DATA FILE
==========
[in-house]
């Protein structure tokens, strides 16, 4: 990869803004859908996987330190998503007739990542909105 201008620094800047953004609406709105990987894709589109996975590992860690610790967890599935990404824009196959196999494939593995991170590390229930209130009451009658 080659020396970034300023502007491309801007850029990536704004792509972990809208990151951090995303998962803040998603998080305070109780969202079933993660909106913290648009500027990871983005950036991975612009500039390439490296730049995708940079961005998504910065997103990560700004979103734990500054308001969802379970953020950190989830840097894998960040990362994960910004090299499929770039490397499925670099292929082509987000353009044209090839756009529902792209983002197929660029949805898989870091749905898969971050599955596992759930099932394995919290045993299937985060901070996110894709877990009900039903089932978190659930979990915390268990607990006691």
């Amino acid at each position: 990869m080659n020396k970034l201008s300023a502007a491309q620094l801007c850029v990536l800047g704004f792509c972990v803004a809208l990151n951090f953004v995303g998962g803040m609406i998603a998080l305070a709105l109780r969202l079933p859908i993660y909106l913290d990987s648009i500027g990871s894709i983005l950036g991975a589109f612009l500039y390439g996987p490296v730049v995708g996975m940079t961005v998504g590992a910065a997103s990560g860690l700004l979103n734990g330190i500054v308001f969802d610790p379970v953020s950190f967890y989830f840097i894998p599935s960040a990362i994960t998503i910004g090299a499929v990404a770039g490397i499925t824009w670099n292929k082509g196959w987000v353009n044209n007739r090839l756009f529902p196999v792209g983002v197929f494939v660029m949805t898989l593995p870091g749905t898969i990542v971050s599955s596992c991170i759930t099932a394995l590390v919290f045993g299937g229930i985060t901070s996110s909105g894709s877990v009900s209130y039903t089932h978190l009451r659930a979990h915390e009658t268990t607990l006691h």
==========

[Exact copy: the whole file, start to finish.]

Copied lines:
[in-house]
């Protein structure tokens, strides 16, 4: 990869803004859908996987330190998503007739990542909105 201008620094800047953004609406709105990987894709589109996975590992860690610790967890599935990404824009196959196999494939593995991170590390229930209130009451009658 080659020396970034300023502007491309801007850029990536704004792509972990809208990151951090995303998962803040998603998080305070109780969202079933993660909106913290648009500027990871983005950036991975612009500039390439490296730049995708940079961005998504910065997103990560700004979103734990500054308001969802379970953020950190989830840097894998960040990362994960910004090299499929770039490397499925670099292929082509987000353009044209090839756009529902792209983002197929660029949805898989870091749905898969971050599955596992759930099932394995919290045993299937985060901070996110894709877990009900039903089932978190659930979990915390268990607990006691």
């Amino acid at each position: 990869m080659n020396k970034l201008s300023a502007a491309q620094l801007c850029v990536l800047g704004f792509c972990v803004a809208l990151n951090f953004v995303g998962g803040m609406i998603a998080l305070a709105l109780r969202l079933p859908i993660y909106l913290d990987s648009i500027g990871s894709i983005l950036g991975a589109f612009l500039y390439g996987p490296v730049v995708g996975m940079t961005v998504g590992a910065a997103s990560g860690l700004l979103n734990g330190i500054v308001f969802d610790p379970v953020s950190f967890y989830f840097i894998p599935s960040a990362i994960t998503i910004g090299a499929v990404a770039g490397i499925t824009w670099n292929k082509g196959w987000v353009n044209n007739r090839l756009f529902p196999v792209g983002v197929f494939v660029m949805t898989l593995p870091g749905t898969i990542v971050s599955s596992c991170i759930t099932a394995l590390v919290f045993g299937g229930i985060t901070s996110s909105g894709s877990v009900s209130y039903t089932h978190l009451r659930a979990h915390e009658t268990t607990l006691h």